Despite increasing demands by employees, investors, and communities for environmental, social, and governance transparency, philanthropy remains an often overlooked and almost entirely opaque sphere of corporate activity. This is no small issue: In 2021, corporate giving in the U.S. alone is estimated to have exceeded $21 billion.

To explore the dimensions of this problem and understand the use of disclosures in corporate philanthropy more broadly, I studied transparency in the philanthropic foundations of Fortune 100 companies. These foundations are only the tip of the iceberg in corporate giving, but they are indicative of the state of philanthropic transparency across the business world. The research revealed the difficulties that leaders and stakeholders face in trying to gauge the efficacy of giving, ensure accountability for it, and capture the full value it may offer to both the givers and recipients of corporate largesse.

Sixty-seven Fortune 100 companies operate active private foundations. In 2019, their combined grants approached $2.3 billion, which was directed to a variety of causes, including health and social services, community and economic development, education, civic and public affairs, arts and culture, the environment, and disaster relief.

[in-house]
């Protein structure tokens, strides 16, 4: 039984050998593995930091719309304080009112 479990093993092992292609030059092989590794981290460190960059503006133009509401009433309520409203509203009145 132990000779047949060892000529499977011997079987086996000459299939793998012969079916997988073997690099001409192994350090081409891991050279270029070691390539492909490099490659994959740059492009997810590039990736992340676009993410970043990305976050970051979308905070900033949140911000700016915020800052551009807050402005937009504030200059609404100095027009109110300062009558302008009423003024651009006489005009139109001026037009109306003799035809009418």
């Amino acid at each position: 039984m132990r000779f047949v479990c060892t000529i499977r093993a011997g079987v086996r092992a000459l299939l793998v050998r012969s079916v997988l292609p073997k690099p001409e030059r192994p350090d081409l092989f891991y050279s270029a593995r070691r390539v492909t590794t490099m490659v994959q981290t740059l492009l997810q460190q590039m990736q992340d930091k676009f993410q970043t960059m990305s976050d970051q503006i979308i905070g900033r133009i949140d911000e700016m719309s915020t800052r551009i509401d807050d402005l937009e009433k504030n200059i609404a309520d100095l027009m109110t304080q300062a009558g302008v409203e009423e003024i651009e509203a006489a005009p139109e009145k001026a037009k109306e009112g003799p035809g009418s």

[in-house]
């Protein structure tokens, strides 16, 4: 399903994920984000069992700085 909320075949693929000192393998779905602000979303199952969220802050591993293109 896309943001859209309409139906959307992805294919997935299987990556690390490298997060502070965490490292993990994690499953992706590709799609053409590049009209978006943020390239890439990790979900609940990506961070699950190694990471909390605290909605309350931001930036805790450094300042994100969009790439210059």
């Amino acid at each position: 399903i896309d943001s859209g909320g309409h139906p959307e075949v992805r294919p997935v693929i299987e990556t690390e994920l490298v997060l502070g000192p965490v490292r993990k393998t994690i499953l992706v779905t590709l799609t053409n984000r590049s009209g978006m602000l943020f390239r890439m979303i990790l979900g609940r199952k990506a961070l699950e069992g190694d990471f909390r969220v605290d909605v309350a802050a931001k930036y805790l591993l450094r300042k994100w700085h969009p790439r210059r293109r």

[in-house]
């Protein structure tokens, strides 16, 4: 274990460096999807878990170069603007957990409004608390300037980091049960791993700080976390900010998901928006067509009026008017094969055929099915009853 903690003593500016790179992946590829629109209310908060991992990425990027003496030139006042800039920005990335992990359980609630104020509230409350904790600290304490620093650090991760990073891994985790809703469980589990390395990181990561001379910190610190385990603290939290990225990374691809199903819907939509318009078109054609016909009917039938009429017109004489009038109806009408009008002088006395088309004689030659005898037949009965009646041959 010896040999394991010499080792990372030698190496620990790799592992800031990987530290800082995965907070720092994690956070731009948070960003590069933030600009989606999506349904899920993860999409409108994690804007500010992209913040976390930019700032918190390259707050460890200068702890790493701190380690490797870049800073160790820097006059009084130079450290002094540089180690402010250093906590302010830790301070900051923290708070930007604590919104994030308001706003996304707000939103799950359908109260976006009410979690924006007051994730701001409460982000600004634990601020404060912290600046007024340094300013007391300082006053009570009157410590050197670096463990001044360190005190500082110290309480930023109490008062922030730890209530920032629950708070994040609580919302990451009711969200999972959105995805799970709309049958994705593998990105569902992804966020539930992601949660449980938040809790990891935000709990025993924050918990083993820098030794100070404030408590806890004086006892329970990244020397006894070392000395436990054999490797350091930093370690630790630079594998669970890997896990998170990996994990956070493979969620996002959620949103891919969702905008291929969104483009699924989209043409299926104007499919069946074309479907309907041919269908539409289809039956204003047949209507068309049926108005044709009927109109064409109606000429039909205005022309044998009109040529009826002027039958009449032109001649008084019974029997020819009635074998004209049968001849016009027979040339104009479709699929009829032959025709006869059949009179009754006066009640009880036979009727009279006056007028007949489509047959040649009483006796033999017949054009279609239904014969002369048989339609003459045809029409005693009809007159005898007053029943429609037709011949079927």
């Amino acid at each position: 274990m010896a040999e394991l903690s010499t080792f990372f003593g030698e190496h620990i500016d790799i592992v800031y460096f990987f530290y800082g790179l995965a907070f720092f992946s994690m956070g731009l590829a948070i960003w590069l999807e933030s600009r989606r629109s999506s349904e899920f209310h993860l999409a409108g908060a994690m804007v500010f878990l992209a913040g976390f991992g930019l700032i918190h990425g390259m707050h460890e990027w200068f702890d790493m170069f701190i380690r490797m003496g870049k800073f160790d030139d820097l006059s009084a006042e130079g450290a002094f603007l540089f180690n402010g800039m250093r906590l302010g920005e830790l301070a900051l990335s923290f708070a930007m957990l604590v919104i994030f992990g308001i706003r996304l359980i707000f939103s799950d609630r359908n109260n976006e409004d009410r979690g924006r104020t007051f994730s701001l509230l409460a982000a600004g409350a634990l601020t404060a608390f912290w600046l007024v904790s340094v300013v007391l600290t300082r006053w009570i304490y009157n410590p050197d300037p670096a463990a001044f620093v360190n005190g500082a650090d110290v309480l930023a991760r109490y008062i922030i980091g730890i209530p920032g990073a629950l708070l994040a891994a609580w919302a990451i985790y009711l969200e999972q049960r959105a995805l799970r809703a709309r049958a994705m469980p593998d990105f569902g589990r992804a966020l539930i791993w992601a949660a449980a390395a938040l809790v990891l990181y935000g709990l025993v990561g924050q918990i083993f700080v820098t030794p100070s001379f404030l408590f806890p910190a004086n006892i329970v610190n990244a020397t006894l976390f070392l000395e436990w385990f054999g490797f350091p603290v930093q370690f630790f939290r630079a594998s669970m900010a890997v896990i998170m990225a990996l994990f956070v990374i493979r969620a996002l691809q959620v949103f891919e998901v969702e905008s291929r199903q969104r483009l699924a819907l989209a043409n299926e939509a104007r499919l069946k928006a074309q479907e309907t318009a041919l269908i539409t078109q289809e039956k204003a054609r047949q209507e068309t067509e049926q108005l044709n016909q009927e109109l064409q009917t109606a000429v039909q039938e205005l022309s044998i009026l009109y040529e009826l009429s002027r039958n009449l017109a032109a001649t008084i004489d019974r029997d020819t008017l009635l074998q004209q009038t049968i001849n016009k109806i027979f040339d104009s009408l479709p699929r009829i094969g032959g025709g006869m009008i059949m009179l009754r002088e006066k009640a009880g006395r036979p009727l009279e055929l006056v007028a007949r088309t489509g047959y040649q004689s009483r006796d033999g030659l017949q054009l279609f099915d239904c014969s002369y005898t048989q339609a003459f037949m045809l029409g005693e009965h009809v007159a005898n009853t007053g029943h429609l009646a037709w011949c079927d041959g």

There is no comprehensive set of disclosure protocols for company-sponsored foundations in any of the major international standards, such as the Global Reporting Initiative’s sustainability reporting framework. However, there is an extensive set of disclosure protocols for foundations in the nonprofit sector, including having a searchable grants database, sharing a categorized grant list, and providing online access to the 990-PF tax forms they file, which list grant amounts and the names of their recipients.

My analysis of the foundation and corporate websites of the Fortune 100, as well as their foundation and corporate social responsibility (CSR) reports, revealed that the vast majority of the companies do not follow any of the three protocols (a searchable database, a categorized grant list, or online 990-PFs). Only 4.5% of the companies provide a searchable grant database, only 7.5% offer a categorized grants list, and just 7.5% provide online access to their 990-PF filings. Read the rest here.